TABLE 1______________________________________Frequency Actual Center Closest Integer % Error______________________________________Receiver center frequency errors for the primary frequencies:N.sub.1 = 205. 697 17.86 18 14% 770 19.73 20 27% 852 21.81 22 19% 941 24.11 24 11%1209 30.98 31 2%1336 34.24 34 24%1477 37.85 38 15%1633 41.85 42 15%Maximum error: 27% (error range 050%)Receiver center frequency errors for the secondaryfrequencies: N.sub.2 = 201.1394 35.02 35 2%1540 38.69 39 31%1702 42.76 43 24%1882 47.29 47 29%2418 60.75 61 25%2672 67.13 67 13%2954 74.22 74 22%3266 82.06 82 2%Maximum error: 31% (error range 050%)______________________________________
The decision logic shown in FIG. 6 includes a threshold check 602 for each of the primary frequencies of the low frequency group and a threshold check 604 for each of the primary frequencies of the high frequency group. The spectral energy of all bands is jointly evaluated and compared to some complex thresholds to see if the spectral energy has shown certain patterns, e.g., combination of frequencies, relative amplitudes and twist, before the presence of a particular tone or tones can be detected. In particular, after each of the threshold checks 602 and 604, there is a peak validation 606, 608 followed by a second harmonic check 610, 612. In this second harmonic check, a peak of at least 9 dB below the peak validation is required before the high and low frequencies are compared by the twist check 614 after which the comparisons are decoded and an output digit is generated by circuitry 616.
The invention employs only two storage locations corresponding to delays 402 and 406 of FIG. 4 and one parameter corresponding to C_{i} of parameter box 404 of FIG. 4 for each frequency band for calculating the feedback values needed for the feed forward phase. Furthermore, the feed forward phase then becomes a scalar calculation for calculating the spectral energy based on these values. Because the parameter C_{i} is independent of the data length N, selection of the data length also becomes independent of the frequencies f_{i} of the m tones allowing any data lengths to be chosen depending on the bandwidth desired. Consequently, the frequency bandwidth, i.e., resolution, becomes a function of the data length only and the bands are symmetric around frequencies f_{i} under detection. The data length may be arbitrarily set so that in fact no optimum data length exists. Furthermore, the implementation according to the invention is independent of any integers of any DFT so that it is unnecessary to calculate the integers of the DFT to determine the spectral energy.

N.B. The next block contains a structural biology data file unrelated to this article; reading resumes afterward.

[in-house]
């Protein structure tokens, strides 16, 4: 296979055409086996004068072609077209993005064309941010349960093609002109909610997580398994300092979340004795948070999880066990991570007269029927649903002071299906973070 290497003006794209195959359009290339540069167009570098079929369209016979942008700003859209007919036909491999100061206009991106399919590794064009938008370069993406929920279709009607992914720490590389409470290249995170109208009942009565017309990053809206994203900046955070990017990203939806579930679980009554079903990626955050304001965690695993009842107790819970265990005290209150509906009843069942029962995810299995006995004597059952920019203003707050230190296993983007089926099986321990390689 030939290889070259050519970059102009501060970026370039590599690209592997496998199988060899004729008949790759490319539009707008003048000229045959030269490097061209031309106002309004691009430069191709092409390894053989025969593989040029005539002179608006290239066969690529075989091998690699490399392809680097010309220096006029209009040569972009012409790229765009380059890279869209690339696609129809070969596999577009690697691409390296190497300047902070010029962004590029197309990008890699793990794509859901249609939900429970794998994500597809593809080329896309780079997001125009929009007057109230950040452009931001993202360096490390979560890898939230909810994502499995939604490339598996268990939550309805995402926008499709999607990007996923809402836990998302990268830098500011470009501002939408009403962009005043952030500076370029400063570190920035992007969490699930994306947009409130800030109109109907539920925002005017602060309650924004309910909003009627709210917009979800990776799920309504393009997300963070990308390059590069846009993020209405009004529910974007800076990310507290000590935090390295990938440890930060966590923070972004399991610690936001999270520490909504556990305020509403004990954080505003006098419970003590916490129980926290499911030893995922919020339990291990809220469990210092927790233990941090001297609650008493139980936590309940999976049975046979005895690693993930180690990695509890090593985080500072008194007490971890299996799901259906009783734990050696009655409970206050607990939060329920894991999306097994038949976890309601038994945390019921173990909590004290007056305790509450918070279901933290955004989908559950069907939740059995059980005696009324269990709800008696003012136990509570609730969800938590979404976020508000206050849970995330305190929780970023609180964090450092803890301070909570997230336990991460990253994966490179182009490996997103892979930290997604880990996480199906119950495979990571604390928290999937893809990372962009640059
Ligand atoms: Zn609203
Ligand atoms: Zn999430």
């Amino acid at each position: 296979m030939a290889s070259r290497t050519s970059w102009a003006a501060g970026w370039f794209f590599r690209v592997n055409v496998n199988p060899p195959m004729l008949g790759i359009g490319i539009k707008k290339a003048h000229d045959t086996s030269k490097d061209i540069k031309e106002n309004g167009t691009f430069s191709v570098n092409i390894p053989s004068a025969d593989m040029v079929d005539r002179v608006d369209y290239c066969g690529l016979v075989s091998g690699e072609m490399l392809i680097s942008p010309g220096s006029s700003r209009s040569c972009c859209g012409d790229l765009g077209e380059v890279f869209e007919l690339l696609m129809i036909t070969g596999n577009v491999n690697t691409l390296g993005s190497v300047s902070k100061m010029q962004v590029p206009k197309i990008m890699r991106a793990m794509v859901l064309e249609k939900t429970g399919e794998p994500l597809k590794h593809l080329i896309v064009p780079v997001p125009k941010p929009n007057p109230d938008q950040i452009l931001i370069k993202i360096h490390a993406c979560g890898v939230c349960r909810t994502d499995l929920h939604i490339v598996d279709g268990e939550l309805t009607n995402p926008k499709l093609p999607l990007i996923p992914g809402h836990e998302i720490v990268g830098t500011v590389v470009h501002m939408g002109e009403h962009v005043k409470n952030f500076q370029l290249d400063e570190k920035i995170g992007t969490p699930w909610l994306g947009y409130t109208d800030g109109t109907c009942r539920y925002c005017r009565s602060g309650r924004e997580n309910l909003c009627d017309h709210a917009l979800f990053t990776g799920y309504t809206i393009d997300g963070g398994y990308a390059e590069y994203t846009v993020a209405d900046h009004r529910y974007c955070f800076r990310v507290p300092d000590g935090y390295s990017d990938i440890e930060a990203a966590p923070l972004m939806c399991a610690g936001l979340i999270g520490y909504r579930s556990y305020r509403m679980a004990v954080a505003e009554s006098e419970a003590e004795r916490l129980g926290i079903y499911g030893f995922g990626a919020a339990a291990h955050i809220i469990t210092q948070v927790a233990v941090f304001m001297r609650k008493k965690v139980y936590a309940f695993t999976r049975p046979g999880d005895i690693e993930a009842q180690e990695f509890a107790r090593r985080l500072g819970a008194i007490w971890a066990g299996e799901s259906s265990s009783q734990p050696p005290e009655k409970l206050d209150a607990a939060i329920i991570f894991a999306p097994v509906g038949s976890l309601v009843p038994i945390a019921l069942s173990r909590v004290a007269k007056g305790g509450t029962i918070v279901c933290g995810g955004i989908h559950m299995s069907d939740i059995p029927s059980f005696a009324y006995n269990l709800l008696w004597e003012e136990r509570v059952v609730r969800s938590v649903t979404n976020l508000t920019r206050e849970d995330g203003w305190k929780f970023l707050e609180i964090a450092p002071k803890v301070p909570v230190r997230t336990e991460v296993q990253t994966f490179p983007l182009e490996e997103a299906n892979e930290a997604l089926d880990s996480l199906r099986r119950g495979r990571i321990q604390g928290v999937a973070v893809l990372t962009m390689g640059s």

In the classical DFT approach, the integer points are used to determine the various receiver bands. As a result, the center frequency of each band is tied to the data length N. This is because the parameter C_{i} =cos (2πk_{i} /N). In contrast, the parameter C_{i} =cos (2πf_{i} /f_{s}) according to the invention is independent of N. This also eliminates the need for having two separate data lengths, one for the primary frequencies and one for the secondary frequencies. In general, multiple data lengths significantly complicate the calculations in the process.
The savings according to the invention in computation comes in two ways: First, for any given set of frequencies, one does not have to go through the sometimes lengthy process of determining the optimal data length N for the DFT. Instead, any reasonable number N can be used. For example, N_{1} and N_{2} above can be chosen to be 200. The data length N will simply affect the bandwidth of the receiver but not the center frequencies. Second, in a receiver which traditionally involves more than one data length, like the above example, only one data length is needed now. The controls in the digital signal processing algorithm can be considerably simplified and this in turn results in simplified computations and saved processing time.
Therefore, the invention introduces a new technique for multifrequency detection which allows arbitrary and simultaneous allocation of detection center frequencies. This results in improved performance of the detector. A salient feature of the new method and receiver is that the sample length N can be arbitrarily chosen. Considerable time savings in design and computation are realized.
In view of the above, it will be seen that the several objects of the invention are achieved and other advantageous results attained.
As various changes could be made in the above products and methods without departing from the scope of the invention, it is intended that all matter contained in the above description and shown in the accompanying drawings shall be interpreted as illustrative and not in a limiting sense.
Claims (18)
Q.sub.i (n)=2C.sub.i Q.sub.i (n1)Q.sub.i (n2)+x(n)
X(f.sub.i).sup.2 =Q.sub.i (N1).sup.2 +Q.sub.i (N2).sup.2 2C.sub.i Q.sub.i (N1)Q.sub.i (N2);
Q.sub.i (n)=2C.sub.i Q.sub.i (n1)Q.sub.i (n2)+x(n)
X(f.sub.i).sup.2 =Q.sub.i (N1).sup.2 +Q.sub.i (N2).sup.2 2C.sub.i Q.sub.i (N1)Q.sub.i (N2);
Q.sub.i (n)=2C.sub.i Q.sub.i (n1)Q.sub.i (n2)+x(n)
X(f.sub.i).sup.2 =Q.sub.i (N1).sup.2 +Q.sub.i (N2).sup.2 2C.sub.i Q.sub.i (N1)Q.sub.i (N2);